The basis for this game is a very good one.  In 2008, a disputed election and tie vote places David Jefferson Adams into office, the most unpopular president in United States history.  In 2010, increased unrest and even the creation of militias have caused an upsurge in domestic terrorism.  In response to this, in 2011 the Homeland Security Act is created, which declares the west coast and certain other areas under martial law.  In September of 2012, the Supreme Court disqualifies popular presidental candidates from several states.  An ensuing sham election in November causes David Adams to be re-elected.    On January 20, 2013, during President Adams’ inaguration, a low-yield nuclear weapon is detonated in Washington, D.C., killing the President and most of Congress.  The nation soon fractures with California and Texas leading the charge.  When the European Union steps in as peacekeepers, the second Civil War breaks out between the seven factions.  Your goal in Shattered Union is to take one faction and lead them to ultimate victory, reuniting the United States in your own image.


There is campaign mode, skirmish mode and multiplayer.  Campain mode is a standard turn-based strategy game with each turn lasting one game week.  An interesting addition to the mix is the use of a Political Reputation slider.  Every major action done in the game affects this.  If you blow up a lot of scenery, especially landmarks, your reputation takes a dive.  If you do what you can to protect and preserve, it rises.  Your Political Reputation comes into play by unlocking various special abilities to use in the battles. 


All of this sounds very good, unfortunately there’s an issue with the scale of things.  There are only 24 territories on the map, representing the 48 contiguous states.  Each territory can be won by only one battle in the area.  This means that an area covering four or more states can change hands with only one battle.  When you throw in the fact that many battles have less than 20 units on a side, it gets a bit silly.


The battles themselves are standard hex-based combat.  A nice thing is seeing various towns and highways on the game map faithfully represented.  The nearest ‘large’ town (100,000 people) to me is represented by two hexes, and an area about where I live (a town of 3,000 people) is represented by what appears to be a rest stop on the road.  The highways are also true to life and it’s really nice to just look at the maps for a while.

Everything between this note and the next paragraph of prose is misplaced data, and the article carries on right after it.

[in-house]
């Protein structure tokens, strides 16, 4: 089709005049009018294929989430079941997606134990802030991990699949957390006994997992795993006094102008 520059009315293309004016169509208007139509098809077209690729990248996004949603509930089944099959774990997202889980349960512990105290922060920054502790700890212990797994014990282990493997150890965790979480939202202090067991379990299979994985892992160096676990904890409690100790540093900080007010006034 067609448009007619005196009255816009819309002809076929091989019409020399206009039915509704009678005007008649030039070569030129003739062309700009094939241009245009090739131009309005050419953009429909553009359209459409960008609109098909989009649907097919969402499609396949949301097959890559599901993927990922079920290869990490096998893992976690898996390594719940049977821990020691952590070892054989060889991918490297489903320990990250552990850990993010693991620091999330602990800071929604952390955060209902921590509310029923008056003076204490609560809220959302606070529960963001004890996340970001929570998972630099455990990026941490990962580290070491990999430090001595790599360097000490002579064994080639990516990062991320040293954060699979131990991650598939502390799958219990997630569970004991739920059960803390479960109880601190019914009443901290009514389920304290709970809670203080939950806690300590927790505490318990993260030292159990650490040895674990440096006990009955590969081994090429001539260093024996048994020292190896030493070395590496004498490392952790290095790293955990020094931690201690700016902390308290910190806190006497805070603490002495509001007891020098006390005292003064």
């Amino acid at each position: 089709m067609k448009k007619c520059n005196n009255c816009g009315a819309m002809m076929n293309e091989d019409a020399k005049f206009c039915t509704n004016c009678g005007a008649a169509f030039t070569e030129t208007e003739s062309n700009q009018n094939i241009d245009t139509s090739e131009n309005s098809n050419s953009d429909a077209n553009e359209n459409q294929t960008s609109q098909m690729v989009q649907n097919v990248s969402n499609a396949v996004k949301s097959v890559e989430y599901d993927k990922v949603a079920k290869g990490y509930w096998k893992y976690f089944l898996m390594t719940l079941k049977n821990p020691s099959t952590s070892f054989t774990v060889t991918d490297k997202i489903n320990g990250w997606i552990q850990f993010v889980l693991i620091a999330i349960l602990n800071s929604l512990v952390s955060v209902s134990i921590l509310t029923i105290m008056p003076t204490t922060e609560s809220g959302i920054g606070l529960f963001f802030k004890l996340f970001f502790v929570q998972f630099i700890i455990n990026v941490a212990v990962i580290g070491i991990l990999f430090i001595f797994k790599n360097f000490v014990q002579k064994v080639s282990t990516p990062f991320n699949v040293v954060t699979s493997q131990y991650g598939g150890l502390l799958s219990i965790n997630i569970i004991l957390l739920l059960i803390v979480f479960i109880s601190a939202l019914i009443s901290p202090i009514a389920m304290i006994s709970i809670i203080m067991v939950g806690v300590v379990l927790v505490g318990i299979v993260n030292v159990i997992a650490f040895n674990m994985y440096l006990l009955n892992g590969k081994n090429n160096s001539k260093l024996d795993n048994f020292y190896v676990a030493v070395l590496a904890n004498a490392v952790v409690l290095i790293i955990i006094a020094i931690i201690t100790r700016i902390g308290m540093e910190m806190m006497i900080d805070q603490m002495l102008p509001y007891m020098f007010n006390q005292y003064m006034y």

As far as the gameplay itself, each week you have the option of repairing your units, buying more units which can be placed as needed, selling units, and attacking another territory.  You can only attack one area per round, and when you deploy units to an area, they’re there for the duration.  Things actually happen outside the map with the passing of weeks, including the Russian Federation annexing Alaska early-on in the game. 


Another nice addition is the ability of units to gain experience and rank through battles, although having units survive battles can be highly difficult.  Also, damage to terrain and cities is persistant and it can be interesting to look at a heavily populated area weeks into a game after fighting has gone all over it.


Skirmish mode allows you to play a tactical battle on any map with any options.  You can change factions, starting money, powers, who attacks or defends, the opponent, map and attacking direction while setting this up. As far as multiplayer goes, there’s hot seat and LAN games as well as internet games.  Unfortunately, at the time of writing there were no games available on Gamespy to play over a period of a week with multiple attempts at finding a game.


All in all, while the game has some interesting aspects and can be entertaining, the simple scale of battles in campaign mode, which should be considered the ‘meat’ of the game is a major drawback.

The good news is that the game is available for $30 out the door, which is definitely a nice price.  Unfortunately, there are enough issues with the game design as well as minor bugs and a current lack of anyone to play multiplayer against to reccommend purchasing the game at this time. 


Perhaps after a bug fix and enough people have had time to purchase the game, it might be worth playing for the multiplayer aspect.  However, the timing also works against the game, with Civilization IV having come out just after Shattered Union.  While the game isn’t bad at all, it simply isn’t good enough to justify purchasing with so many other games out there. 


It almost might have been better if this game waited until after the New Year to ship, but then again, there’s still the Civilization IV factor.